Students & Parents | General Education

“Teach-In” Goes All-Out in Hailing Shakespeare

Shunned Bard Has Support on U.S. Campuses
WASHINGTON TIMES   |  May 1, 1996 by Carol Innerst

Using the bard’s own words, actors, scholars and students at a ‘teach-in” yesterday bashed colleges and universities for dropping Shakespeare and other great authors from college requirements.

A quick national poll of 22 institutions revealed that 13 English departments had dropped their “great authors” requirements, said Jerry L. Martin, president of the National Alumni Forum, which sponsored the “Teach-In on Shakespeare.”

“That’s the dumbing down of America,” he said. “Shakespeare’s out. What’s in? Sex, politics, and popular culture.”

The close-in target of the teach-in was Georgetown University, which currently requires English majors to take courses on two of the three great English–Chaucer, Shakespeare, or Milton. Beginning with the class of 1999, English majors will not be required to study any of the three.

Students will be able to choose such elections as “Hard-boiled Detective Fiction,” “AIDS and Representation,” “History and Theory of Sexuality,” and “Women, the Media and Revolution.”

“Thou has most traitorously corrupted the youth of the realm,” said cultural commentator Michael Medved, quoting from “The Second Part of King Henry the Sixth” and referring to Georgetown.

“The timing is ironic, and even tragic,” said Mr. Medved. “In Hollywood history, the hottest writer in
Shakespeare. Six major Shakespearean films are on tap this year. They should require Shakespeare so, if nothing else, Georgetown students can understand Hollywood.”

Shakespeare is full of the sex and violence that audiences crave, but the bard handles it better, he added.

Consumers of higher education ought to be upset over the national trend to shuck Shakespeare, Mr.
Medved said. “College is expensive. It’s outrageous to think someone would spend $100,000 for a college education and be untouched by Shakespeare.”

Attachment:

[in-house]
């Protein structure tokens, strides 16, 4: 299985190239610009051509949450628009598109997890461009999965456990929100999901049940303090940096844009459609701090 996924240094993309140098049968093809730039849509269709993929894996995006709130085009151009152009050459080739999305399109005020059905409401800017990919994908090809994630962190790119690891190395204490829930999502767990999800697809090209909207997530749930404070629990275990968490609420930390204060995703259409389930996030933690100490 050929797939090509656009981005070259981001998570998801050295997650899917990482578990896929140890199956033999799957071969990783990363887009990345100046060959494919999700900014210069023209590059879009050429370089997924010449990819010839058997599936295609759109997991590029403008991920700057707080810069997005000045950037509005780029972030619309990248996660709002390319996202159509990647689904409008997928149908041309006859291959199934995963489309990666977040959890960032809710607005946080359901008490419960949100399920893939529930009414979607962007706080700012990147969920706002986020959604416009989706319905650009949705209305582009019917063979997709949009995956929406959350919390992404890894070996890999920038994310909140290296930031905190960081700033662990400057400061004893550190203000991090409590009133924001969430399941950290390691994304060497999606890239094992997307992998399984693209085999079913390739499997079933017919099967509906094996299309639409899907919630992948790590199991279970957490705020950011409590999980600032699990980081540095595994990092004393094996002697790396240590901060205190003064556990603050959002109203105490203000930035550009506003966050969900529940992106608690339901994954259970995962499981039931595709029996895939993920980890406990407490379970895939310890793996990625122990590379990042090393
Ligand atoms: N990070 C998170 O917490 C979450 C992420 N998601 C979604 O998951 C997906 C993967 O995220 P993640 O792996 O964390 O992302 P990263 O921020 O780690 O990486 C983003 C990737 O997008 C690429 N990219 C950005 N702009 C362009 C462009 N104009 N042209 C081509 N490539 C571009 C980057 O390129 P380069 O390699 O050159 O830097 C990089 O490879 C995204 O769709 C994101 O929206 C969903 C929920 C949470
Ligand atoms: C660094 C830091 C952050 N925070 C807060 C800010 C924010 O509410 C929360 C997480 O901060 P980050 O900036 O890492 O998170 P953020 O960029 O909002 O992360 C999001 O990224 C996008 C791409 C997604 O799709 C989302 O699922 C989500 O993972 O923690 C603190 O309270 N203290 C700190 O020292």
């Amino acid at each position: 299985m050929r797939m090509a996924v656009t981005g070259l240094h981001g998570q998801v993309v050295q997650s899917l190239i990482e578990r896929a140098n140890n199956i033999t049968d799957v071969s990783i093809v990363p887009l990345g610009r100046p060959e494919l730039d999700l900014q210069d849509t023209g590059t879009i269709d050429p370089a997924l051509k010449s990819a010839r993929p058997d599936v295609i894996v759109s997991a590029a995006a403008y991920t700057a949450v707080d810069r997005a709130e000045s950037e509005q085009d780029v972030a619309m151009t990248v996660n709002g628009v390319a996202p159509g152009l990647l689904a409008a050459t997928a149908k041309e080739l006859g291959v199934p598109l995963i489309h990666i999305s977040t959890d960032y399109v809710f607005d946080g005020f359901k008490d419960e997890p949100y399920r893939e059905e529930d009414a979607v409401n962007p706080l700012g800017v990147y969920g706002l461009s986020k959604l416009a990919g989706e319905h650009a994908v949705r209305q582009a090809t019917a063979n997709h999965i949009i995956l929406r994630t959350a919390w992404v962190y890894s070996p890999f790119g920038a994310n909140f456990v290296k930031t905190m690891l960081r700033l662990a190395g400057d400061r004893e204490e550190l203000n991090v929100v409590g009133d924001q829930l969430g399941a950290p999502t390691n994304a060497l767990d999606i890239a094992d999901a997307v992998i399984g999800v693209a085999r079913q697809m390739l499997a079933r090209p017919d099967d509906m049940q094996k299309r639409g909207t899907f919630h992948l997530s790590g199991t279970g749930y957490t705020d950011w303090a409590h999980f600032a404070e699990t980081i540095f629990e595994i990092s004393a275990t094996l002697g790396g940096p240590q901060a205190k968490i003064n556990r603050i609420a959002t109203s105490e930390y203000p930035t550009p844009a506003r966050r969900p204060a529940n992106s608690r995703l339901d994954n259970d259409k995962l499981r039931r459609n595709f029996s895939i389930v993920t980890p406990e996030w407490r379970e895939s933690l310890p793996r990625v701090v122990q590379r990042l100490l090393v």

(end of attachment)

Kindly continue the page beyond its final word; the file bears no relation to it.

“The dangers to learning can be partly attributed to interdisciplinary studies, which guarantee certified incompetence in at least two fields,” said former poet laureate Anthony Hecte, who taught in Georgetown’s English department from 1986 to 1993. “Multiculturalism is a way of avoiding close inspection of a subject.”

“We have an intransigent majority in the English department of ‘tenured radicals’ from the 60s,” said
Richard Alan Gordon, Georgetown law professor and alumnus. “They are digging in their heels.”

Alma Walker, a high school English teacher from Pasadena, Md., said teachers will have a tougher time convincing students if the universities no longer require it.

The teach in at the Old Car Barn next to Georgetown’s campus attracted 30 to 40 students, alumni, scholars and actors, including emery Battis and Helen Carey, currently performing at the Shakespeare Theatre in Washington, who have presentations from “Julius Caesar” and “The Tempest.”

Even Queen Elizabeth I had something to say about the situation. “Excise Shakespeare from the curriculum? Stuff and nonsense!” trilled Mary Anne Jung, a member of Vpstart Crow Productions, a local Shakespearean company, who appeared in costume as the 16th century queen.

National figures who couldn’t be on hand sent written messages of support.

Said actor Charlton Heston: “Eliminating the works of Shakespeare from academic requirements impoverishes the education of our students and marginalizes a shining artist whose penetrating insights are as timely today as they were four hundred years ago.”

Nobel laureate Saul Bellow said: “You are right about the disastrous trend in English studies.”

“One day the world will regret such confusion, but for now many English departments, like Georgetown’s, are in the hands of the Lilliputians, careerists who can soberly tell us that ‘The Tempest’ and ‘Gilligan’s Island’ are of equal worth,” wrote Georgetown alumnus William Peter Blatty, author of “The Exorcist.”


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